Partitioning Sources of Water Vapor Flux to the Atmosphere from a Subalpine Forest during Spring Snowmelt

Wednesday, 17 December 2014
Kristen Welsh Unwala1, William Chapple2, John M Frank3, Brent E Ewers4 and David G Williams2, (1)University of Idaho, Moscow, ID, United States, (2)University of Wyoming, Laramie, WY, United States, (3)U.S. Forest Service, Fort Collins, CO, United States, (4)University of Wyoming, Botany, Laramie, WY, United States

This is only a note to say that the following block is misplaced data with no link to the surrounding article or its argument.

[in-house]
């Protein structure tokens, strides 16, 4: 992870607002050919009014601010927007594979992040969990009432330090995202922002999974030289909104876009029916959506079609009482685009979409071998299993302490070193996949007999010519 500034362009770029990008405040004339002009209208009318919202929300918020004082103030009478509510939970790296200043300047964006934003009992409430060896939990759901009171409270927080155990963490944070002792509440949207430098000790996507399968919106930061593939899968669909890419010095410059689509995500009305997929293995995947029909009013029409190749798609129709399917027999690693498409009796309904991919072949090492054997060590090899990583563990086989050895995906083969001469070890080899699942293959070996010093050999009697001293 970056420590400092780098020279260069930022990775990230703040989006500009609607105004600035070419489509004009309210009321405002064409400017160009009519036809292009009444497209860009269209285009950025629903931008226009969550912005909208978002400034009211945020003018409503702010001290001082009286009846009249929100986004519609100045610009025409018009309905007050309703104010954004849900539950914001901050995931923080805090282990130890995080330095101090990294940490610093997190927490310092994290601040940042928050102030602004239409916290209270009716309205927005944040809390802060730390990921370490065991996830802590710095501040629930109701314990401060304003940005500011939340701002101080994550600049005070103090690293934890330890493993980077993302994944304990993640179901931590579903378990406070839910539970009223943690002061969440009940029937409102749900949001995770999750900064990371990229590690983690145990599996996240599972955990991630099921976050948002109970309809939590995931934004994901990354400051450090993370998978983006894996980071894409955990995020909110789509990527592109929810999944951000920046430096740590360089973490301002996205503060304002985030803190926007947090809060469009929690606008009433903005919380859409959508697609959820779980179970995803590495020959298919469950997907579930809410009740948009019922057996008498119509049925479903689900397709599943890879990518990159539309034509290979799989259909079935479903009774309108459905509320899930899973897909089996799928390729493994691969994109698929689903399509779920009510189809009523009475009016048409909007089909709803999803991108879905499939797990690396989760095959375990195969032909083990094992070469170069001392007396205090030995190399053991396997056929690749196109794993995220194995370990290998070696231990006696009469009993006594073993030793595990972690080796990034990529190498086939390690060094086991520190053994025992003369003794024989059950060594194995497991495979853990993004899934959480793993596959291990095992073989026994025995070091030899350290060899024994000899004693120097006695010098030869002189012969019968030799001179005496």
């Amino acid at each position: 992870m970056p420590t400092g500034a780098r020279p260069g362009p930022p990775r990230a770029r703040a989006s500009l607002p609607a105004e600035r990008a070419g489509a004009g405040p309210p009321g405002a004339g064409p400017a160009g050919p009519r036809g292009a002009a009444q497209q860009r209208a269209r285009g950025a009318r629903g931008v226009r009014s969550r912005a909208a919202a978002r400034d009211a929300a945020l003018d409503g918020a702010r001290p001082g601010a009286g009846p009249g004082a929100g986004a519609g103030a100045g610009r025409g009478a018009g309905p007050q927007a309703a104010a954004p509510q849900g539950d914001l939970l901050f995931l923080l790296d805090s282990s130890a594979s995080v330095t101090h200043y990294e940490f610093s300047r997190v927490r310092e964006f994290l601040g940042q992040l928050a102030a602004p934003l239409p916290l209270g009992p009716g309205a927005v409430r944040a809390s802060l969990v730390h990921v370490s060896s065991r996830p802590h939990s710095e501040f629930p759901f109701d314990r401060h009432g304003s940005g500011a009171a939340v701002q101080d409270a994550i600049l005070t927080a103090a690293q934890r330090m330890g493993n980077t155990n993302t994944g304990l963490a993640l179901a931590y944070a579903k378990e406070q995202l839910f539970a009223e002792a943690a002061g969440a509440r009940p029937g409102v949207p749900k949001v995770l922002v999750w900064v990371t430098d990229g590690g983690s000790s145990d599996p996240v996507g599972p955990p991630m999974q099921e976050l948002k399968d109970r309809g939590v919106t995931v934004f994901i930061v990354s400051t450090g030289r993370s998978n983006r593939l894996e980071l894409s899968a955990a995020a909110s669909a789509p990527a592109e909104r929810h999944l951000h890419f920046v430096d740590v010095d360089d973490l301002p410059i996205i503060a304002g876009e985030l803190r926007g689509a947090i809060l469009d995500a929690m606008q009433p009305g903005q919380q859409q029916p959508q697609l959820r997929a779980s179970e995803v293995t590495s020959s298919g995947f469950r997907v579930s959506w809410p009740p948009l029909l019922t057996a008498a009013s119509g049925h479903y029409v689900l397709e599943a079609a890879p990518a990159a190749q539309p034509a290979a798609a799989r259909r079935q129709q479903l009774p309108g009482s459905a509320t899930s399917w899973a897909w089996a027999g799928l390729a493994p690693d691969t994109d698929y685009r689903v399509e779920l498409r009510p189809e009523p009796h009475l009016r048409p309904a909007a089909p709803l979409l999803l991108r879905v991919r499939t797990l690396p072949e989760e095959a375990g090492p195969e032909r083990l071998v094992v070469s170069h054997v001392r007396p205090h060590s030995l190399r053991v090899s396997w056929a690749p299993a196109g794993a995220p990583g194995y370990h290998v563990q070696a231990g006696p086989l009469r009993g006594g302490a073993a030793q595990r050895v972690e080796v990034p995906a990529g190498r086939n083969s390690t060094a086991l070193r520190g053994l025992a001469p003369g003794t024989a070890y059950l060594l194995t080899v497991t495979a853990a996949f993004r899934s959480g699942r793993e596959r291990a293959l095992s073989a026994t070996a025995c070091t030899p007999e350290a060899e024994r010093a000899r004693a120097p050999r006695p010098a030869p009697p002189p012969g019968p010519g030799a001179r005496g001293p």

Partitioning evapotranspiration (ET) sources is key for understanding responses of terrestrial ecosystems and water budgets to disturbance. Vegetation heterogeneity, in addition to spatial and temporal variations of source contributions, makes prediction and modeling of these components complicated. Fine scale isotope (δ18O and δD) measurements of sources compared with water vapor isotope composition can provide a greater understanding of the potential temporal shifts of ET sources. In this study, we measured the stable isotope composition of δ18O and δD in water vapor at the vegetation surface using an isotope laser spectrometer while concurrently measuring the isotopic composition of terrestrial water sources, including snow, leaf, stem, soil, and surface water. As snow melt progressed and plant activity increased, we monitored how the isotopic composition of the terrestrial sources changed and compared these results with changes in isotopic composition of water vapor during the same period. This work was conducted in a subalpine watershed located in southeastern Wyoming during a six-week period in the early growing season. The goal of this research was to better understand how ET sources shift temporally during spring snowmelt.